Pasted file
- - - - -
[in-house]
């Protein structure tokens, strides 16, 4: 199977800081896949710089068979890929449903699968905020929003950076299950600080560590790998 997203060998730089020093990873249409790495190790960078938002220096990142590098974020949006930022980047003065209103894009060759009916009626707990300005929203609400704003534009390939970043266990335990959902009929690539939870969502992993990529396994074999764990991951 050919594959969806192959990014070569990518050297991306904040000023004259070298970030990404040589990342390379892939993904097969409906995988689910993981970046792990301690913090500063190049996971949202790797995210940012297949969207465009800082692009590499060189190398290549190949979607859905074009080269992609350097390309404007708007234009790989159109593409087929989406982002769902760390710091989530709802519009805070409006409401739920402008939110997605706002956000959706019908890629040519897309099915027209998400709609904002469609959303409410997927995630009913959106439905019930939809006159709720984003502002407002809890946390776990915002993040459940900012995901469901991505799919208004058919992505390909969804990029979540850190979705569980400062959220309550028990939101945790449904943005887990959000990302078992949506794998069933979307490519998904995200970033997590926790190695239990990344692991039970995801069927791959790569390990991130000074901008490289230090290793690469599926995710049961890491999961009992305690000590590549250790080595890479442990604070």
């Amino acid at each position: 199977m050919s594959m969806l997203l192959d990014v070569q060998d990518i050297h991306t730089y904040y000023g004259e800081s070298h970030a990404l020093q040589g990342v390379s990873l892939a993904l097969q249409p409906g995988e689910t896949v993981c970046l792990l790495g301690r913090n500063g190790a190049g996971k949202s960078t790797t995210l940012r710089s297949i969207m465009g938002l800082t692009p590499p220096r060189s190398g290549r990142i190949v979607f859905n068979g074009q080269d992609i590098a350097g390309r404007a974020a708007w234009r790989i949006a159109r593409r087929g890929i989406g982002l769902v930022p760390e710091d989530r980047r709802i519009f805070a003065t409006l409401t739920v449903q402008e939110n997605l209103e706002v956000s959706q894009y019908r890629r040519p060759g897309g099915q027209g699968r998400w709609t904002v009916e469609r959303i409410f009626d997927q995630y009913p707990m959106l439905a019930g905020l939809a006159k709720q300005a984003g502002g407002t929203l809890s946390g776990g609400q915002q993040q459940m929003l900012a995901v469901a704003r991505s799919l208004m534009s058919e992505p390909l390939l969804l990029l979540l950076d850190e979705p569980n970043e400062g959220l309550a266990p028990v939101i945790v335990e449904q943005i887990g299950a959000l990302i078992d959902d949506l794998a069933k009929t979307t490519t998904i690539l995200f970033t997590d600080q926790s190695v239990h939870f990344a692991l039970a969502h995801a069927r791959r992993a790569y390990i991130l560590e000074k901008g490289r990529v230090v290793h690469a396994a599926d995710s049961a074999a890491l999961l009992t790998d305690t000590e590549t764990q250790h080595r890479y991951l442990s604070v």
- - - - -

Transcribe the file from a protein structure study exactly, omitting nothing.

[in-house]
């Protein structure tokens, strides 16, 4: 199977800081896949710089068979890929449903699968905020929003950076299950600080560590790998 997203060998730089020093990873249409790495190790960078938002220096990142590098974020949006930022980047003065209103894009060759009916009626707990300005929203609400704003534009390939970043266990335990959902009929690539939870969502992993990529396994074999764990991951 050919594959969806192959990014070569990518050297991306904040000023004259070298970030990404040589990342390379892939993904097969409906995988689910993981970046792990301690913090500063190049996971949202790797995210940012297949969207465009800082692009590499060189190398290549190949979607859905074009080269992609350097390309404007708007234009790989159109593409087929989406982002769902760390710091989530709802519009805070409006409401739920402008939110997605706002956000959706019908890629040519897309099915027209998400709609904002469609959303409410997927995630009913959106439905019930939809006159709720984003502002407002809890946390776990915002993040459940900012995901469901991505799919208004058919992505390909969804990029979540850190979705569980400062959220309550028990939101945790449904943005887990959000990302078992949506794998069933979307490519998904995200970033997590926790190695239990990344692991039970995801069927791959790569390990991130000074901008490289230090290793690469599926995710049961890491999961009992305690000590590549250790080595890479442990604070």
């Amino acid at each position: 199977m050919s594959m969806l997203l192959d990014v070569q060998d990518i050297h991306t730089y904040y000023g004259e800081s070298h970030a990404l020093q040589g990342v390379s990873l892939a993904l097969q249409p409906g995988e689910t896949v993981c970046l792990l790495g301690r913090n500063g190790a190049g996971k949202s960078t790797t995210l940012r710089s297949i969207m465009g938002l800082t692009p590499p220096r060189s190398g290549r990142i190949v979607f859905n068979g074009q080269d992609i590098a350097g390309r404007a974020a708007w234009r790989i949006a159109r593409r087929g890929i989406g982002l769902v930022p760390e710091d989530r980047r709802i519009f805070a003065t409006l409401t739920v449903q402008e939110n997605l209103e706002v956000s959706q894009y019908r890629r040519p060759g897309g099915q027209g699968r998400w709609t904002v009916e469609r959303i409410f009626d997927q995630y009913p707990m959106l439905a019930g905020l939809a006159k709720q300005a984003g502002g407002t929203l809890s946390g776990g609400q915002q993040q459940m929003l900012a995901v469901a704003r991505s799919l208004m534009s058919e992505p390909l390939l969804l990029l979540l950076d850190e979705p569980n970043e400062g959220l309550a266990p028990v939101i945790v335990e449904q943005i887990g299950a959000l990302i078992d959902d949506l794998a069933k009929t979307t490519t998904i690539l995200f970033t997590d600080q926790s190695v239990h939870f990344a692991l039970a969502h995801a069927r791959r992993a790569y390990i991130l560590e000074k901008g490289r990529v230090v290793h690469a396994a599926d995710s049961a074999a890491l999961l009992t790998d305690t000590e590549t764990q250790h080595r890479y991951l442990s604070v």